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Gather your grappling hooks, fasten your crampons – you’ll need technical gear to scale this iconic sea stack, standing just offshore from some of Britain's highest cliffs on the wild island of Hoy. Flat, fertile Orkney isn't renowned for rock climbing but the Old Man is a big exception. The 450ft rock tower thwarted attempts to climb it until 1966, way after Everest had been conquered. Scale soon to avoid disappointment: one of the Old Man's 'legs' was washed away in 19th-century storms; geologists reckon the rest of the stack will ultimately follow suit. Get detailed information on climbing Orkney sea stacks at www.ukclimbing.com. Guided ascents of the Old Man are possible.
5. Volcanoes National Park, Big Island, Hawaii
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Five volcanoes rise in a veritable smorgasbord of ruptured, frequently fiery peaks out of the lunar-like massif which makes up this World Heritage–listed national park: lava junkies should head here for a phenomenal fix. Not only are the world's most dramatic volcanic vistas located on Big Island (try the most active, highest and largest volcanoes) but the craters are easily accessible (a road runs round the rim of Kilauea). Roads shouldn't dishearten climbers from hitting the trails – some 240km of paths take the intrepid out to less-visited parts of the park. Check out offerings to Pele, Hawaiian Goddess of Fire, en route: gifts from seashells to gin are left to appease her fiery wrath. Plan climbs and keep tabs on lava sightings in the park at www.nps.gov/havo.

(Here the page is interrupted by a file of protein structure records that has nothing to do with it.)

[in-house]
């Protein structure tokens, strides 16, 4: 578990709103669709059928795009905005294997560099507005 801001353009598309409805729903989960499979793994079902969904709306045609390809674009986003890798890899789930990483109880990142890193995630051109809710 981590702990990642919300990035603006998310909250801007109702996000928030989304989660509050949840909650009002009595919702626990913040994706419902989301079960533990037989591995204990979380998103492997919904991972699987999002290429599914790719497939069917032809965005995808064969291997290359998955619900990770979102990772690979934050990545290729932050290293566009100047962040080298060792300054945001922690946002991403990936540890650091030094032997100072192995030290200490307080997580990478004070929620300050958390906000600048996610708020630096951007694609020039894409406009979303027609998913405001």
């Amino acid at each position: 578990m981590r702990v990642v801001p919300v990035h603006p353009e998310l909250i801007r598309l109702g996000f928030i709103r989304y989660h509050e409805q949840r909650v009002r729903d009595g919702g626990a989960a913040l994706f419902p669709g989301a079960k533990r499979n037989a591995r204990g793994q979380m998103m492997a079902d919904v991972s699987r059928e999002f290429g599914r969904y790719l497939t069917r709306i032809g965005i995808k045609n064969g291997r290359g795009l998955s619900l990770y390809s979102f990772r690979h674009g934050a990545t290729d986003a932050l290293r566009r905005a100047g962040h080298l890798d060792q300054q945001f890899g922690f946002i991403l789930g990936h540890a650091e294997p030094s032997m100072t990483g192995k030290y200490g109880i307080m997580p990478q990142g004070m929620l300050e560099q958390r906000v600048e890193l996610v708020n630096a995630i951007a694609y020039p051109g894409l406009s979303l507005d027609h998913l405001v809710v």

6. Crac des Chevaliers, Syria
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It's not particularly tough climbing this 12th-century Crusader castle but the challenge of ascent isn't everything, especially once you're greeted with the view from the parapets. Dubbed the 'most wholly admirable castle in the world' by TE Lawrence, the fortress stands atop a 650m outcrop on a historically important through-route to the Mediterranean coast. Crac was defensively sound enough for the Knights Hospitaller to make the castle their Crusade headquarters in 1142, and is famous for its walls never having been breached (despite multiple attempts by the Saracens). Reaching the battlements is easier for visitors today but the surrounding lush, ancient-monument peppered Orontes Valley has changed little over the centuries. Scale early to avoid tour busloads. Hama is the prettiest base for visiting Crac.
7. Canopy Walkway, near Iquitos, Peru